Travellers with Disabilities
All new buildings have wheelchair access, and even hotels in grand old country houses often have lifts, ramps and other facilities. Hotels and B&Bs in historic buildings are often harder to adapt, so you'll have less choice here.
Modern city buses and trams have low floors for easy access, but few have conductors who can lend a hand when you're getting on or off. Many taxis take wheelchairs, or just have more room in the back.
For long-distance travel, coaches may present problems if you can’t walk, but the main operator, National Express (www.nationalexpress.com), has wheelchair-friendly coaches on many routes. For details, ring its dedicated Disabled Passenger Travel Helpline (0371 781 8181).
On intercity trains there’s more room and better facilities, and usually station staff around; just have a word and they’ll be happy to help out. A Disabled Person’s Railcard (www.disabledpersons-railcard.co.uk) costs £20 and gets you 33% off most train fares.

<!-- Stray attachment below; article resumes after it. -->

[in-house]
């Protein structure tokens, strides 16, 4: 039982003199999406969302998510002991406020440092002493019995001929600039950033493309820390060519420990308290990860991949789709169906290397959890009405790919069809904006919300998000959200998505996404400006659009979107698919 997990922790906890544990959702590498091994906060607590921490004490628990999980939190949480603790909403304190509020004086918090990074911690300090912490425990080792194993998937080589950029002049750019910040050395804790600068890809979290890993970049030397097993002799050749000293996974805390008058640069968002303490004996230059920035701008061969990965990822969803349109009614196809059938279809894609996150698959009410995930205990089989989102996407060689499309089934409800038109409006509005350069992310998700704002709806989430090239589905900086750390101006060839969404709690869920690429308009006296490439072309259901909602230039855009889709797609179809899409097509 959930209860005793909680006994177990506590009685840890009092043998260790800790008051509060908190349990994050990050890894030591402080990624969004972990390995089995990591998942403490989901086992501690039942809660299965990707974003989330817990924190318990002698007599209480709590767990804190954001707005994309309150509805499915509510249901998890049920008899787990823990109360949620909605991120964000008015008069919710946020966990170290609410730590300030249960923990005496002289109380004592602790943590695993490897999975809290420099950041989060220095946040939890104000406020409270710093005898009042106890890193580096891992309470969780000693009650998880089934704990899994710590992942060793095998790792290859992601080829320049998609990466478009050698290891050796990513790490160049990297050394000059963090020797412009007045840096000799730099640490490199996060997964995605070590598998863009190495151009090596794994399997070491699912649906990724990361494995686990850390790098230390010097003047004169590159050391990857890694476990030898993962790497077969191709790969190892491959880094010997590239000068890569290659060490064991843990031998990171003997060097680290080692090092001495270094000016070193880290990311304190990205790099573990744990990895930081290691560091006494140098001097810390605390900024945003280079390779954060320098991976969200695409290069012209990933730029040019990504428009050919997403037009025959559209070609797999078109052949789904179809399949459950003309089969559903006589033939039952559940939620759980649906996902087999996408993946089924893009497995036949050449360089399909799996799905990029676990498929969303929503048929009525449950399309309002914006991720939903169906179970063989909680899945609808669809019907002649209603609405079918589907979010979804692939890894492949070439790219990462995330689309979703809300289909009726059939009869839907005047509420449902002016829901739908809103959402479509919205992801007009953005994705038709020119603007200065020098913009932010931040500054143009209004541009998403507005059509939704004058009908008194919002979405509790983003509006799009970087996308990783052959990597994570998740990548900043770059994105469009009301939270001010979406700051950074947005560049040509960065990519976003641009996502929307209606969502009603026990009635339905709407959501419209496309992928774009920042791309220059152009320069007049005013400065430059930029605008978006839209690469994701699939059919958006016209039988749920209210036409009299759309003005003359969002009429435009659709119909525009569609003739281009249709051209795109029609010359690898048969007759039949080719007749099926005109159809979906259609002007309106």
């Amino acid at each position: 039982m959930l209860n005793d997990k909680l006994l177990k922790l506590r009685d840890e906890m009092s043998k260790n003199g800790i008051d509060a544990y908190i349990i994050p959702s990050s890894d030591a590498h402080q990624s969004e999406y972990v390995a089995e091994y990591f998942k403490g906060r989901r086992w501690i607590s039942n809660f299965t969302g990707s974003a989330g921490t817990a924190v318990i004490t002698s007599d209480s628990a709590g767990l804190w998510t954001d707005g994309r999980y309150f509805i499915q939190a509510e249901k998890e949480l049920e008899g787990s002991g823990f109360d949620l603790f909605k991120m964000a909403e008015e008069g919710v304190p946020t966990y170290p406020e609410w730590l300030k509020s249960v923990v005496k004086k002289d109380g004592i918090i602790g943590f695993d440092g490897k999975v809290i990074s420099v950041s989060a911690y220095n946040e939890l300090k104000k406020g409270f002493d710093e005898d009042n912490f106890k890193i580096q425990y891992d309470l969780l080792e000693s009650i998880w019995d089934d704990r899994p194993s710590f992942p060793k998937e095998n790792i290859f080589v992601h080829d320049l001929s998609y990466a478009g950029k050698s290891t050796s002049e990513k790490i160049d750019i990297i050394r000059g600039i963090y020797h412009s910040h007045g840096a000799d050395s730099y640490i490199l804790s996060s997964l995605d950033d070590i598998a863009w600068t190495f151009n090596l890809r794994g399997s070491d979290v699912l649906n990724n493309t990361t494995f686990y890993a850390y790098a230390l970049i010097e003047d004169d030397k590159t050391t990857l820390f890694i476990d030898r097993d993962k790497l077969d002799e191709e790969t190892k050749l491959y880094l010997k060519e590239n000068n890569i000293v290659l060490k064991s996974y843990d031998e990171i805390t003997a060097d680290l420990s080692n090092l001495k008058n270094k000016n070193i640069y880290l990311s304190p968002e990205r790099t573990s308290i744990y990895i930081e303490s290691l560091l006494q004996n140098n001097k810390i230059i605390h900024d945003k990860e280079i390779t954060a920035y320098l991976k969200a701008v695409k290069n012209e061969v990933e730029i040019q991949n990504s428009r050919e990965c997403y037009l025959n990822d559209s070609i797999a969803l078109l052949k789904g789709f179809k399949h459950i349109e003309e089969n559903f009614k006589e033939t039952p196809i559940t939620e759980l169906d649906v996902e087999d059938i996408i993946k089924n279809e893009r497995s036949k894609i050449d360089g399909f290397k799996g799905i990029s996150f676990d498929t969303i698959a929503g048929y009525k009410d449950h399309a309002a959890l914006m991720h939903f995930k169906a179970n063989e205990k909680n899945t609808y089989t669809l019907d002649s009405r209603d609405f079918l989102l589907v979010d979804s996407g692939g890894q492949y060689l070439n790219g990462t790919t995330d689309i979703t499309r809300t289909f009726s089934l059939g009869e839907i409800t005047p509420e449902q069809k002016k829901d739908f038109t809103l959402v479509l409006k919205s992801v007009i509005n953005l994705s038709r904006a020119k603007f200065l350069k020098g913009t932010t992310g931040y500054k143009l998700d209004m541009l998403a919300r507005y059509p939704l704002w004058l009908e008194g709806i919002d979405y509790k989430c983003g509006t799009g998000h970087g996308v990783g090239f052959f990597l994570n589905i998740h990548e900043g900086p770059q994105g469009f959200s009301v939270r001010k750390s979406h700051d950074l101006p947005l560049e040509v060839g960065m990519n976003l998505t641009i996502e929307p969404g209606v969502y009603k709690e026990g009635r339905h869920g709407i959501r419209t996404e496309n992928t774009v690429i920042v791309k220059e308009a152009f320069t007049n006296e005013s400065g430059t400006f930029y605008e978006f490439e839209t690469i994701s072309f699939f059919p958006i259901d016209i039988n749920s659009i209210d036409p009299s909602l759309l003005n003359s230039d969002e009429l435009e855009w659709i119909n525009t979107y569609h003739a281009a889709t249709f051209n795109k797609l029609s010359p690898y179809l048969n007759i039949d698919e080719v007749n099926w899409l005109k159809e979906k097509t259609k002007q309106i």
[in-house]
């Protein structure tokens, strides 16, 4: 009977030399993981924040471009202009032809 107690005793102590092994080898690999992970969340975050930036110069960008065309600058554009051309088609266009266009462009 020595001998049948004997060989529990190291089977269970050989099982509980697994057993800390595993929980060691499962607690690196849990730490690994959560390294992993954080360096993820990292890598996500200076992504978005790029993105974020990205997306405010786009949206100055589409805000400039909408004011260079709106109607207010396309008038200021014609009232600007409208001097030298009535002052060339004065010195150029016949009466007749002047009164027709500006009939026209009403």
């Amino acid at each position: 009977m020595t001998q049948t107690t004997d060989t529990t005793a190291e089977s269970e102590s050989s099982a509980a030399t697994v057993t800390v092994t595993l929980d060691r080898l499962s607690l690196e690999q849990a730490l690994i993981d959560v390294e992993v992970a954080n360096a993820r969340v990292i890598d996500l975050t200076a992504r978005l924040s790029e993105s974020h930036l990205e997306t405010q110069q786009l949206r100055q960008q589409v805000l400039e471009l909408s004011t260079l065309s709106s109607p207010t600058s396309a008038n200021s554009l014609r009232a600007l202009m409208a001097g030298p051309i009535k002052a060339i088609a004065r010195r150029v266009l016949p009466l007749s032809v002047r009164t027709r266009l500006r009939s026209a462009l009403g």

Download Lonely Planet's free Accessible Travel guide from http://lptravel.to/AccessibleTravel.
Disability Rights UK (www.disabilityrightsuk.org) Published titles include a Holiday Guide. Other services include a key for 7000 public disabled toilets across the UK.
Good Access Guide (www.goodaccessguide.co.uk)
Tourism For All (www.tourismforall.org.uk)